WOONSOCKET – Math and science are usually something students face in the classroom or at home when they open their books to do homework.
But at the Hamlet Avenue middle school on Wednesday night, math and science were subjects to be enjoyed in the form of brain teasers and geometry games and presentations about the environment.
The games pitted students against their parents in some fun, but difficult, challenges based on assembling designs with geometric shapes or variations of the popular Sudoku numbers game.
“We’re just trying to establish some awareness and different perspectives on math and science through some fun with games and prizes,” Middle School Assistant Principal Robert Picard said.
The school was able to get help in putting on the evening’s activities from a list of sponsors and offered participants pizza and refreshments in the school cafeteria and several take-home items such as class binders and gift certificates to local businesses.
Assistant Principal Steve Boss ran the prize award ceremony that gave students gift certificates and other items for tickets they won during the game competitions.
The students and their parents also learned about environmental science topics such as controlling stormwater runoff and how to make garden soil with the help of earthworms.
There was even an inflatable planetarium, the Discovery Dome, set up by Tom Pham of Buzzards Bay, Mass., where the students could watch high definition videos on astronomy or natural disasters.
Michael Debroisse, the city’s solid waste superintendent, and his city co-worker Lance Brissette, set up a big board for students to play Recycle Sudoku, a variation of the numbers game that highlights the different materials the city residents recycle.
The game is still Sudoku but with different symbols, Debroisse said. “We decided to change it and do it with recycling,” he said.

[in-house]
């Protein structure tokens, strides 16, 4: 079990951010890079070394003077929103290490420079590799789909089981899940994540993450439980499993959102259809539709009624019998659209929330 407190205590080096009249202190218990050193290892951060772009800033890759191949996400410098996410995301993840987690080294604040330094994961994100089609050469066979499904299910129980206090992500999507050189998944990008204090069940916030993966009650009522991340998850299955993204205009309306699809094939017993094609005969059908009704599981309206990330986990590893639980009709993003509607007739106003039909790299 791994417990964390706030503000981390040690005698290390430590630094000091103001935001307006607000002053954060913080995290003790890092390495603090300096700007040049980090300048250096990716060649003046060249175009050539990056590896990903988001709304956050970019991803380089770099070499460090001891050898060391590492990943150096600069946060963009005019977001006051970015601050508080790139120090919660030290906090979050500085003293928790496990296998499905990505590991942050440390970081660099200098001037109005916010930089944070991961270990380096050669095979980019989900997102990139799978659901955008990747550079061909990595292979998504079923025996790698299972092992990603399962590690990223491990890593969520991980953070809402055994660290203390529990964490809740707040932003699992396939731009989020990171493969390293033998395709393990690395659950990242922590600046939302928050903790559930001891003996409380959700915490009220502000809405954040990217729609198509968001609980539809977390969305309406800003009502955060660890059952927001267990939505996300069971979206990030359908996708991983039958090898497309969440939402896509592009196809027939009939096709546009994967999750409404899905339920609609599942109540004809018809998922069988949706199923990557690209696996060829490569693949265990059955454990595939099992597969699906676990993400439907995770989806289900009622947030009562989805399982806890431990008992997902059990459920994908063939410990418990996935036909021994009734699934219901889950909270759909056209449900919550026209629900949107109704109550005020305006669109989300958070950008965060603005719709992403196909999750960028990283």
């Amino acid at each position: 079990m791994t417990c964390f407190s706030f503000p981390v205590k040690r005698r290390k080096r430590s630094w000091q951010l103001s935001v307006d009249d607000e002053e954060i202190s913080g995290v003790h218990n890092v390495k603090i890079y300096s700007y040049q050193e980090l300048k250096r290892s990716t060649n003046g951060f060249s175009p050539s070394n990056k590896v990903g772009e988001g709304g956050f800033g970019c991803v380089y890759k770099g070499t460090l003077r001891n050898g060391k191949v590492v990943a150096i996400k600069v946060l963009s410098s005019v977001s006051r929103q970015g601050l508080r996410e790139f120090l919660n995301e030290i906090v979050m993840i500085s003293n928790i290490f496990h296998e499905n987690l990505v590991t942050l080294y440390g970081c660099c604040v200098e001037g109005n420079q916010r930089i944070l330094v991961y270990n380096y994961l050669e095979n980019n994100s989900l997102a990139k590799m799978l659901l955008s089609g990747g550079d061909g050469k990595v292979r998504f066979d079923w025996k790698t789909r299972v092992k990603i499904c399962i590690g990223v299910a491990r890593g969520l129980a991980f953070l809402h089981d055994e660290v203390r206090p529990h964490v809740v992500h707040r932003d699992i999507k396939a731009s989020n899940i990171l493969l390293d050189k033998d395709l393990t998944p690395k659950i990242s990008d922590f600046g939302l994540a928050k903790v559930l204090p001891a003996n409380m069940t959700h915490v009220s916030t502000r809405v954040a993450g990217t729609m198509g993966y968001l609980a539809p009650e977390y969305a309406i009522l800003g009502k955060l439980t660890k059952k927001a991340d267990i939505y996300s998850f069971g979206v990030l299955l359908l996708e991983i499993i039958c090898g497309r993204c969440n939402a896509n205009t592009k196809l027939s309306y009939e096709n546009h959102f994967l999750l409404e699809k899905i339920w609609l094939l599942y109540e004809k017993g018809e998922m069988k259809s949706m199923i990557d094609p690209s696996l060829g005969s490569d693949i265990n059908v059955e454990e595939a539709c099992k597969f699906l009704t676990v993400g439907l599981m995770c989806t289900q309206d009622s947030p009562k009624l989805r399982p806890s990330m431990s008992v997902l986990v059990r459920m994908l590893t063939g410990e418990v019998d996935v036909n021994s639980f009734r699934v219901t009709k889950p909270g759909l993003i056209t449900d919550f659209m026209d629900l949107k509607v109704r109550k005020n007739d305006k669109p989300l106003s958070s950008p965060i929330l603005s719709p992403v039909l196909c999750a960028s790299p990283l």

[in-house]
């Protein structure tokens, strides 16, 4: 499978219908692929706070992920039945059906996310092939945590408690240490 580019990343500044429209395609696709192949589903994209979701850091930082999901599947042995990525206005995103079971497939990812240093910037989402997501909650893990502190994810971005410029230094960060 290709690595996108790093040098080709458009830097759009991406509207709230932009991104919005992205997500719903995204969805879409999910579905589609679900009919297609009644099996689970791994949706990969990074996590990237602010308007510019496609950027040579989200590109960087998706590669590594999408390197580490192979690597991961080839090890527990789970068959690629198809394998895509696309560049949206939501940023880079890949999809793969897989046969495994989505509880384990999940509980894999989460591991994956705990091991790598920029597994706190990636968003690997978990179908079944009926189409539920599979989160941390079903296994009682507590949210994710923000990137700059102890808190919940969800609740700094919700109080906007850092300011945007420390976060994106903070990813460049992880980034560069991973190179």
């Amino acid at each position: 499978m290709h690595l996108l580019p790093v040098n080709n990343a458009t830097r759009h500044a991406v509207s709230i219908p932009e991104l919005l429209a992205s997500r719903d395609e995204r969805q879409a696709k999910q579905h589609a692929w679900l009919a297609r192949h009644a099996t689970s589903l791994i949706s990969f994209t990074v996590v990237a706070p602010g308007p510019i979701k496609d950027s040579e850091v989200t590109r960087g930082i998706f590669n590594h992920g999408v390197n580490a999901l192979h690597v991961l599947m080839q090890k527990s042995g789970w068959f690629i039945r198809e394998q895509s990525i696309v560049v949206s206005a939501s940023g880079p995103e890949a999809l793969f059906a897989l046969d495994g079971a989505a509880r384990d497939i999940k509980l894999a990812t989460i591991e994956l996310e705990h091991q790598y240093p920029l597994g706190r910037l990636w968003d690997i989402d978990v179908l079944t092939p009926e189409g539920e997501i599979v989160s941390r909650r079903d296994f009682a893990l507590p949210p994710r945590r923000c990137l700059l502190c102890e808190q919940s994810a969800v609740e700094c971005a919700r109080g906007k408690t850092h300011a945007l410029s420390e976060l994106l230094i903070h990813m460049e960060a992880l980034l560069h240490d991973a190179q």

Middle School science teacher Paulette Metiver has been working with worms in her classroom this year and decided to bring along a bin of them to show the evening’s participants how they make garden compost.
The worms are a special variety purchased from the Worm Ladies Rhody Worms composting business in North Kingstown and munch table scrapes like banana peels into rich dark compost that can be spread in the garden.
Metiver said her students have learned a lot about worms as a result of the project and did a special study of the sightless creature’s reactions to light as part of their classroom work.
“You can learn a lot from a worm,” Metiver explained while one of the Worm Ladies’ composters squiggled in her hand.
Peter Coffin, coordinator of the Blackstone River Coalition, showed the kids an interesting model on rainwater run-off that explained how raindrops landing in your yard often end up flowing into nearby rivers and streams. The model showed the advantages of rain gardens, areas of natural vegetation allowing rainwater to seep into the ground, in slowing down the speed of run-off waters. An increased use of the landscape designs could help reduce the risk of flash flooding in the Blackstone Valley, Coffin explained.
At one of the game tables, Alexander Romanacce and his mother Carmen Romanacce, faced-off over the Tangram Ticklers geometry puzzle. The pair had to assemble objects such as a sailboat or a building from an assortment of triangles and other geometric forms included in their games.
“It seems kind of easy when you try to do it but you find it is harder than you think,” Carmen said while Alexander completed another of the forms. “It’s fun,” Alexander said of the opportunity to accumulate more points than his mom.
Diego and Rosanna Hernandez were having similar success while playing against their mom, Flavia. “You have to figure out how to make the shape,” Diego said as he switched around the forms.
Middle School Principal Patrick McGee said he was very happy with the turnout of students and parents for a night of science and math at the school. “It was just a way to promote math and science with different types of math games and brain teasers,” he said. McGee said he also liked the worm project Metiver’s students worked on and thought the Planetarium was a nice addition to the after school event.
The school plans to offer similar family nights for students and their parents in the future, McGee and his assistant principals said.